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Postgraduate routes to becoming a teacher

Gain Qualified Teacher Status (QTS) through PGCE and Initial Teacher Training (ITT) routes as a postgraduate student.

Young science students listening to teacher


  1. University-led training: PGCE/PGDE qualifications

  2. School-led training: School Direct, SCITT and GTP

  3. Teach First graduate scheme

  4. Subject Knowledge Enhancement courses

  5. Entry requirements

  6. How to apply

  7. How to fund non-salaried teaching training

  8. PGCE/PGDE table

University-led training: PGCE/PGDE qualifications

The PGCE – Postgraduate Certificate in Education (England, Northern Ireland and Wales) – and the PGDE – Postgraduate Diploma in Education (Scotland) – are qualifications offered for graduates who want to become teachers. Courses are led by UK universities and colleges that are Initial Teacher Training (ITT) centres.

For primary teaching you take a general PGCE/PGDE, and for secondary you take one in your specialist subject. Courses last a year, or two years if studying part-time. This includes university study time and school placements. You’ll complete written assignments and action-based research.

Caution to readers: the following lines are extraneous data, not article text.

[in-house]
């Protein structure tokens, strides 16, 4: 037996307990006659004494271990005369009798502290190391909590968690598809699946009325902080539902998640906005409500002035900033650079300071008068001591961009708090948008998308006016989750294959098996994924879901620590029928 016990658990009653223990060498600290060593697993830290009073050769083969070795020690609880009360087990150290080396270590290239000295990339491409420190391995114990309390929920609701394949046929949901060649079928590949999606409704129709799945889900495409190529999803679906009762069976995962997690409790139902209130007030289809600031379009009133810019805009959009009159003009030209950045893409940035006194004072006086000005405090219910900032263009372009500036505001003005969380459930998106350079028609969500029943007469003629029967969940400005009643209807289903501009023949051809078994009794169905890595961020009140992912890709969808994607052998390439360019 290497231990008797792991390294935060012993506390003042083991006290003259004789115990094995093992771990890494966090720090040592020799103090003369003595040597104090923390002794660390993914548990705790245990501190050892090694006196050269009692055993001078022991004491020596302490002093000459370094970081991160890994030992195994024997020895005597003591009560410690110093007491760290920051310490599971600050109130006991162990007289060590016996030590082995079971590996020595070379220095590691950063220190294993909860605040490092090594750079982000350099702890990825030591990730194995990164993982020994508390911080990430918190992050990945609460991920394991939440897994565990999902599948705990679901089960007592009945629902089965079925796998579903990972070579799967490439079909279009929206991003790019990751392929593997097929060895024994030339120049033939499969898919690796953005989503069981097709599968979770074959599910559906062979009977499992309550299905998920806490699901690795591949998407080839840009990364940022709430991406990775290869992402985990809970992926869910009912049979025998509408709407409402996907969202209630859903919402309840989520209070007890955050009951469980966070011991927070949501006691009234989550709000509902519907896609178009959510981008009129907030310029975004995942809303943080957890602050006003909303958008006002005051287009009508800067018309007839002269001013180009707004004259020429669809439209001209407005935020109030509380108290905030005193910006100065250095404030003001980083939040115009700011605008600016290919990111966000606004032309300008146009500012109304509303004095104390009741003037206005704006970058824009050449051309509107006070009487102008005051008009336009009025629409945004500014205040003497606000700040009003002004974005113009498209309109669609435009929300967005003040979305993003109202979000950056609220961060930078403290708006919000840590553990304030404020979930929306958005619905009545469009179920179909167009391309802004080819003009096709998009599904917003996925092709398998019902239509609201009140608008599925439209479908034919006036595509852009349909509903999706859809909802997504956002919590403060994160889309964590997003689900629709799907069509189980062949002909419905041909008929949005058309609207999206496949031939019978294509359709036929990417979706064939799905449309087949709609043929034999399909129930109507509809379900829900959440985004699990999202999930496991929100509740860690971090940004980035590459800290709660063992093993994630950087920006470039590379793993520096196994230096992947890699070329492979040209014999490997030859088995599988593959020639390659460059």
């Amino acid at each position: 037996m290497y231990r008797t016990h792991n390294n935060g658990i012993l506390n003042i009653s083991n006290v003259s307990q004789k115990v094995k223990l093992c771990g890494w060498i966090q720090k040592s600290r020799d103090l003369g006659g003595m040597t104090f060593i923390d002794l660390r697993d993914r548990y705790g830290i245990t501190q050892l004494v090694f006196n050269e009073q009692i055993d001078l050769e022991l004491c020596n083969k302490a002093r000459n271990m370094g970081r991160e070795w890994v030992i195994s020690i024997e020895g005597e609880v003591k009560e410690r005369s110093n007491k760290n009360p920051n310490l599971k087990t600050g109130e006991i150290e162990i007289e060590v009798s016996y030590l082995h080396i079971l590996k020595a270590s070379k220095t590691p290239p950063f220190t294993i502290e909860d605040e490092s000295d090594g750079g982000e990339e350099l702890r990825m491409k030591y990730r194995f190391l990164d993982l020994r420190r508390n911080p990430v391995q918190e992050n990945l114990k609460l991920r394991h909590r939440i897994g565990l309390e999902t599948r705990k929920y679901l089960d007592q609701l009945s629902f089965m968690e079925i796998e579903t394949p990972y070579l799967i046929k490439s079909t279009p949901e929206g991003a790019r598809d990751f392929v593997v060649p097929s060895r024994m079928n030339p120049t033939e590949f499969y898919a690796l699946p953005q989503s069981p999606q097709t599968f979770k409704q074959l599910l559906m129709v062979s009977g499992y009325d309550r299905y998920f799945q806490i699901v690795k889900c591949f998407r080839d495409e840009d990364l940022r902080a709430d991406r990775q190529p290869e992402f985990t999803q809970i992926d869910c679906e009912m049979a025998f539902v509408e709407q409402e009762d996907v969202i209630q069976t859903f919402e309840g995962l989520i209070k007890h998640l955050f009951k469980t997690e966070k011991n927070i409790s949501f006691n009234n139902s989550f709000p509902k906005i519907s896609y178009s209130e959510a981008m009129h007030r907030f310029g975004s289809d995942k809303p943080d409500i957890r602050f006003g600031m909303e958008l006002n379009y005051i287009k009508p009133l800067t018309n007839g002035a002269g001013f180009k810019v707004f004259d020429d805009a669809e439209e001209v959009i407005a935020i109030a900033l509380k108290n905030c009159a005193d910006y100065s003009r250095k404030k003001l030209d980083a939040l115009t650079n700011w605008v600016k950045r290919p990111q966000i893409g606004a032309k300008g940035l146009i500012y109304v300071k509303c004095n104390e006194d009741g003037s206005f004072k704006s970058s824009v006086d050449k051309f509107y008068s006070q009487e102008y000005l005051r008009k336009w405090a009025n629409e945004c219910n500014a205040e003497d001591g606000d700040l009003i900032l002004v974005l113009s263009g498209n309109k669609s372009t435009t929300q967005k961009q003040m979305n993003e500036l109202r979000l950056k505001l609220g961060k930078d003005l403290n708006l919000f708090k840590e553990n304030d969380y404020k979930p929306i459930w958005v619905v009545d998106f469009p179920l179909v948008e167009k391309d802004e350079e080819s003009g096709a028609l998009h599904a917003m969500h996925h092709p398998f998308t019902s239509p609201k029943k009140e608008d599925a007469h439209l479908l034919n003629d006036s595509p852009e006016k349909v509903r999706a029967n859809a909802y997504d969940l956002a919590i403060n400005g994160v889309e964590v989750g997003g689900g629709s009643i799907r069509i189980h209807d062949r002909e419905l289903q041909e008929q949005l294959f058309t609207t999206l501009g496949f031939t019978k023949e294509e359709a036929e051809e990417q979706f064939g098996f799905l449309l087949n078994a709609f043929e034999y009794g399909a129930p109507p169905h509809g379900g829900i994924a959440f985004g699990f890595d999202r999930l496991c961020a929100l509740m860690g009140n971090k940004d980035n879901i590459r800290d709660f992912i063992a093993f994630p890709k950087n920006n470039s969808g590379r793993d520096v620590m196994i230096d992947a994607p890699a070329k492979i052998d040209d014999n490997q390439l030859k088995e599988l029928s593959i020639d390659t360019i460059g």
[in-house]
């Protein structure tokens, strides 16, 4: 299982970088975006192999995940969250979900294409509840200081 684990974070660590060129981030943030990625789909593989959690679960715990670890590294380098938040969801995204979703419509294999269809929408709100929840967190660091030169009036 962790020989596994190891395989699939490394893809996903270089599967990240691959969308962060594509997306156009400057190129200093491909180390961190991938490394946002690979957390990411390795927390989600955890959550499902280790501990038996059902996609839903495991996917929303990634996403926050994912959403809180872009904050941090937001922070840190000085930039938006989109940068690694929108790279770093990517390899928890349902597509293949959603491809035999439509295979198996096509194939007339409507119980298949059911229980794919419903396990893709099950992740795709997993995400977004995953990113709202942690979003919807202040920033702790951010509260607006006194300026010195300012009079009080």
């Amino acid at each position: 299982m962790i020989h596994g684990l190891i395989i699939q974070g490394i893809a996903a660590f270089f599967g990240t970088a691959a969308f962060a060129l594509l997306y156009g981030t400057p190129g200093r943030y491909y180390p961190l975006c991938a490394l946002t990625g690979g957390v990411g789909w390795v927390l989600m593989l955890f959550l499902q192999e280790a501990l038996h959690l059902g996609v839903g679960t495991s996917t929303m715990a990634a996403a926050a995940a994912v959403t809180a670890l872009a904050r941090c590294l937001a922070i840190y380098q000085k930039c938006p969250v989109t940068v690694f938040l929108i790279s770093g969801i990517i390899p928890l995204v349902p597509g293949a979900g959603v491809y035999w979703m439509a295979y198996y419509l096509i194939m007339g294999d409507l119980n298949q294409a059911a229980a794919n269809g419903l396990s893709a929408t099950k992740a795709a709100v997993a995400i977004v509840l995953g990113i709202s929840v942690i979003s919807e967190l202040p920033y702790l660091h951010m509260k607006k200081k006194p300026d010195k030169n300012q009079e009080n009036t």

Successfully complete your programme and you’ll be awarded Qualified Teacher Status (QTS) in England and Wales or provisionally registered with either the General Teaching Council for Northern Ireland (GTCNI) or the General Teaching Council for Scotland (GTCS). 

School-led training: School Direct, SCITT and GTP

Graduates from England can follow School Direct or SCITT to become a teacher. Graduates from Wales can follow GTP.

What's School Direct?

School Direct works with schools in England to offer graduate pathways into teaching. You’ll learn how to be a teacher on the job and be recommended for QTS. Schools work closely with a university or SCITT consortium. You’ll receive support from experienced professionals and teach unsupported once ready.